Asia’s COVID control tempers global stock selloff, U.S. futures jump

In this news, we discuss the Asia’s COVID control tempers global stock selloff, U.S. futures jump.

SINGAPORE / WASHINGTON (Reuters) – Asian stock markets fell on Thursday, but not as sharply as the overnight Wall Street rout, as oil rebounded and US futures surged, as the economic outlook brightest spots in Asia have offset investor concerns over new COVID-19 lockdowns in Europe.

The largest MSCI index of Asia-Pacific stocks outside of Japan fell 1%. Japan’s Nikkei .N225 fell 0.8%, and declines in Hong Kong .HSI, Sydney .AXJO, Shanghai .SSEC and Seoul .KS11 were less than 1.5%.

That’s heavy but much less than the 3.5% drop in the S&P 500 .SPX index or the 4.2% drop in the German DAX .GDAXI which took European stocks to their lowest level since the end of May. .

S&P 500 ESc1 futures and Dow Jones YMc1 futures rebounded 1%, which traders attributed to increased volatility and a less gloomy mood around Asia as China’s economy recovers .

“Asia is not really participating in this second or third wave story because it has its COVID largely under control,” said Rob Carnell, chief economist in Asia at Dutch bank ING.

“As a result, the national savings appear reasonable. Exports will remain weak… but at the national level, they are still doing well and doing much better compared to (Europe and the United States). “

Oil fell from a four-month low overnight and the risk-sensitive Australian and New Zealand dollars rose about a quarter of a percent.

Still, both currencies are, for now, headed for a weekly loss against the dollar, as is the euro, with concerns about the new lockdowns appearing to surprise investors.

In France, people will be required to stay at home from Friday, except to buy essentials, see a doctor or exercise. Germany will close bars, restaurants and theaters from November 2 to 30.

“Until yesterday, the market was traveling with the expectation that improving health services to deal with the pandemic would prevent the introduction of severe lockdowns,” said Rodrigo Catril, strategist at National Australia Bank FX, in a note.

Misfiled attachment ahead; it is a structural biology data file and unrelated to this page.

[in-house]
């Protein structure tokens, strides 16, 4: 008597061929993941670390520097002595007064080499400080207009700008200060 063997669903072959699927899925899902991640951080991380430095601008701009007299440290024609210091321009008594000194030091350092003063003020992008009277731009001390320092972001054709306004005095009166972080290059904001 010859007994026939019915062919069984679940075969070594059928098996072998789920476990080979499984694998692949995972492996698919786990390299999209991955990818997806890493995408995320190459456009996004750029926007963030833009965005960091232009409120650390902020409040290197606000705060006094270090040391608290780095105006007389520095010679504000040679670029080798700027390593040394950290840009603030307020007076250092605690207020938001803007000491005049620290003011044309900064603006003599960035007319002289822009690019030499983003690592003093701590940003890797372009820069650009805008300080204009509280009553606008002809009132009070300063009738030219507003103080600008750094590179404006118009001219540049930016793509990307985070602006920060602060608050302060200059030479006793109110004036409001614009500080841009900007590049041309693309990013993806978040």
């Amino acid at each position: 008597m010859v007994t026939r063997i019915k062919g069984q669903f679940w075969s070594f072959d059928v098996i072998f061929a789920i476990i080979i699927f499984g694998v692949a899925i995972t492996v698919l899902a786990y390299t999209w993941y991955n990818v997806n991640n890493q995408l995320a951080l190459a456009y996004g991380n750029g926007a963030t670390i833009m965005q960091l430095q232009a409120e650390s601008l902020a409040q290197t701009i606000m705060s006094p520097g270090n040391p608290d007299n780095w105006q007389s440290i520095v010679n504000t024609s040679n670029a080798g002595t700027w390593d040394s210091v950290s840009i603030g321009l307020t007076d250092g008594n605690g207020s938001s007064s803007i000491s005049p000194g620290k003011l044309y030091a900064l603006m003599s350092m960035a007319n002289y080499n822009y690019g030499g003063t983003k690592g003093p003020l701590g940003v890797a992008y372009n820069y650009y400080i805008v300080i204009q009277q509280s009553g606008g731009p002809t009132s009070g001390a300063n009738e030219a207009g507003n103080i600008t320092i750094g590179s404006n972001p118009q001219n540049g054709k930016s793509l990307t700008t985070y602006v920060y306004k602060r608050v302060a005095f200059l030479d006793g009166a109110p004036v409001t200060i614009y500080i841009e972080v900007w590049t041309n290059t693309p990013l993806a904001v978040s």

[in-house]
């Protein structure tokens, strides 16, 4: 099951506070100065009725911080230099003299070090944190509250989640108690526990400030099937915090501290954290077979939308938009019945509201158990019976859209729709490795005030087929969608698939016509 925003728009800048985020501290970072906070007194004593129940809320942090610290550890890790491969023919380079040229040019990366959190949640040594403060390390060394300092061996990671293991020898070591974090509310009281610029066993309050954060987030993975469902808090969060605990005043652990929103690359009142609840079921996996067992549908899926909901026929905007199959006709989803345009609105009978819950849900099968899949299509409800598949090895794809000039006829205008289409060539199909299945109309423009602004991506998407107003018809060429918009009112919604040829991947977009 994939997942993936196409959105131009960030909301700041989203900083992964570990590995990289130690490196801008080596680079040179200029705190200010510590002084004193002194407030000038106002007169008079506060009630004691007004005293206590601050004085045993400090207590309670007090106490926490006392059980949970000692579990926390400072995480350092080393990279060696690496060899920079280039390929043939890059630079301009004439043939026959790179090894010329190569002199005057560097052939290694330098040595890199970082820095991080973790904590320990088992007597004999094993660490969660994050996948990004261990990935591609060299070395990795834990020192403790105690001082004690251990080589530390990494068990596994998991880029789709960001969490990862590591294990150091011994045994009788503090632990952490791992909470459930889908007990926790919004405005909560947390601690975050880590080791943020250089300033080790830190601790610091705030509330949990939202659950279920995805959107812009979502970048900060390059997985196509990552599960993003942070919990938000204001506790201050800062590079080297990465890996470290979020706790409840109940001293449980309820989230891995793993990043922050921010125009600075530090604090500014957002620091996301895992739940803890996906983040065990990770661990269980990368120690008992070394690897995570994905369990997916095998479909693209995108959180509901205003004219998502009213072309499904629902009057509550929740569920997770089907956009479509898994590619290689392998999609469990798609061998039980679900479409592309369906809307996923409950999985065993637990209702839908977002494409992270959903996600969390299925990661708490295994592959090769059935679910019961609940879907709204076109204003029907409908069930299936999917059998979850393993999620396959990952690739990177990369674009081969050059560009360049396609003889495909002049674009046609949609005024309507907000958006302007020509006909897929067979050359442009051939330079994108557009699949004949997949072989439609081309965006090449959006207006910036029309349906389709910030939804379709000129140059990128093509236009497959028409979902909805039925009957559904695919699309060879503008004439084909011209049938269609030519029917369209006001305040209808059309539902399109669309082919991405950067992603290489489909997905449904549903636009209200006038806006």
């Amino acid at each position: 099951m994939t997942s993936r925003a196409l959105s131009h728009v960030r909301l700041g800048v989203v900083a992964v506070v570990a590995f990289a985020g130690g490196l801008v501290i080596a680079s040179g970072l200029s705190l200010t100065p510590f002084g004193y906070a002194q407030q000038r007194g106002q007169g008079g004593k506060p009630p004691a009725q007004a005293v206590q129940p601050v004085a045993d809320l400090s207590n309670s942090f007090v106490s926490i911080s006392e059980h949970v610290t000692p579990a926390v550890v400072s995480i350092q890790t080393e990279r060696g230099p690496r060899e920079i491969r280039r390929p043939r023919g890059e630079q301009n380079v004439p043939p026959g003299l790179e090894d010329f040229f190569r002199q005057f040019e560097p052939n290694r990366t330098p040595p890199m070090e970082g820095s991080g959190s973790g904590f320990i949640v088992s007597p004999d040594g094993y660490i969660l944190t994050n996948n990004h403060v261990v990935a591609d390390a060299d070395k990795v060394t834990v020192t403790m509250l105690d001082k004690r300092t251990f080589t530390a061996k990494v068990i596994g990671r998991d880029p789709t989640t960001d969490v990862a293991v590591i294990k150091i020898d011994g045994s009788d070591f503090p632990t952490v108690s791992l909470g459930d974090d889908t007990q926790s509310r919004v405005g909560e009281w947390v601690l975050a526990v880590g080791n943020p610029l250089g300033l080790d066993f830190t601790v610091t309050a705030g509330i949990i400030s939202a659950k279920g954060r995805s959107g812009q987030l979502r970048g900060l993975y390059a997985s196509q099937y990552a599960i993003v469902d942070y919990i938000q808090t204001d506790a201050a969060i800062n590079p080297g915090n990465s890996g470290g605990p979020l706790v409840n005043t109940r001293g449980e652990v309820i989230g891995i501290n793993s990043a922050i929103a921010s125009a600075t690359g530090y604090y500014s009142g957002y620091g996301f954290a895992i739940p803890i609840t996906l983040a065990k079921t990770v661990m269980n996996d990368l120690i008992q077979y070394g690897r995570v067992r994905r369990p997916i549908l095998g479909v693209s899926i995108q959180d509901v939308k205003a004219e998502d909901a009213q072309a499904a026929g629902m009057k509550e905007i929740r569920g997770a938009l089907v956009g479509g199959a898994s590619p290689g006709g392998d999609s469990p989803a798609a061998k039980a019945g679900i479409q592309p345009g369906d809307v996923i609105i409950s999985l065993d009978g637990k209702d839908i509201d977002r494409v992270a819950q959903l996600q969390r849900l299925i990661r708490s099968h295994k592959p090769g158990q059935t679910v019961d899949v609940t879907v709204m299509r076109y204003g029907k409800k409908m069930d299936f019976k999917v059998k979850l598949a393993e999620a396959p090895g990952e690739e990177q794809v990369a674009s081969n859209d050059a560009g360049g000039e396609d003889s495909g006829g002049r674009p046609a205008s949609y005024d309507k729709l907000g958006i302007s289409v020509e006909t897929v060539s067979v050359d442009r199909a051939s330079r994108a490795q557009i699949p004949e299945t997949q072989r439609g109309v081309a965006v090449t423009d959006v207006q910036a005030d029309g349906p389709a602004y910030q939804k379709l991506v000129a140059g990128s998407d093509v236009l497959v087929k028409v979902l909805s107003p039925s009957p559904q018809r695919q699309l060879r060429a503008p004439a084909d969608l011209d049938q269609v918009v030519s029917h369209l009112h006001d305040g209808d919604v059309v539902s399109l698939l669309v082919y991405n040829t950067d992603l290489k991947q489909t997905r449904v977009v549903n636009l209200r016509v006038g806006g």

“At least in Europe, that dynamic has now changed … the question now is whether American states will follow suit.”

FUNDAMENTALS

Central bank meetings and economic data will be the focus later Thursday, with growing uncertainty over the November 3 U.S. election also keeping investors on the lookout.

The Bank of Japan stands ready to maintain its massive stimulus package and commit to further action if the economic fallout from the virus threatens a return to deflation.

Investors expect the European Central Bank to delay the new measures and instead hint at action in December, which should contain the euro.

The common currency hit a 10-day low on the dollar and a hundred-day low on the yen overnight, before recovering slightly. He last bought $ 1.1751.

German unemployment and inflation data, European Confidence Surveys and leading US GDP figures will also be closely watched – the US figure is expected to show record growth, while leaving the economy where it started in 2020 .

“Any disappointment with these numbers may have a further impact on the market, given the current weakness,” said Michael McCarthy, CMC Markets strategist based in Sydney.

Investors are also increasingly wary of a contested US election outcome that could trigger a wave of risky asset sales.

Wall Street’s “fear gauge”, the Cboe .VIX volatility index surged Wednesday to its highest level since June and a jump in implied currency volatility indicates a wild ride is expected.

The one-week yuan implied volatility CNHSWO = hit a five-year high on Thursday.

The US bond market, however, was drowsy as investors looked past Election Day and believed huge government borrowing for coronavirus relief spending would occur regardless of who wins.

US 10-year benchmark yields US10YT = RR rose overnight and added about a basis point on Thursday to 0.7894%.

“Looking ahead, the heightened volatility heading into an election and even, potentially, post-election, will eventually subside,” said Seema Shah, chief strategist at Principal Global Investors.

“Markets will soon reaffirm a trajectory determined by fundamentals, rather than the flow of election news.”

Reporting by Tom Westbrook in Singapore and Pete Schroeder in Washington; Editing by Sam Holmes and Kim Coghill

Original © Thomson Reuters

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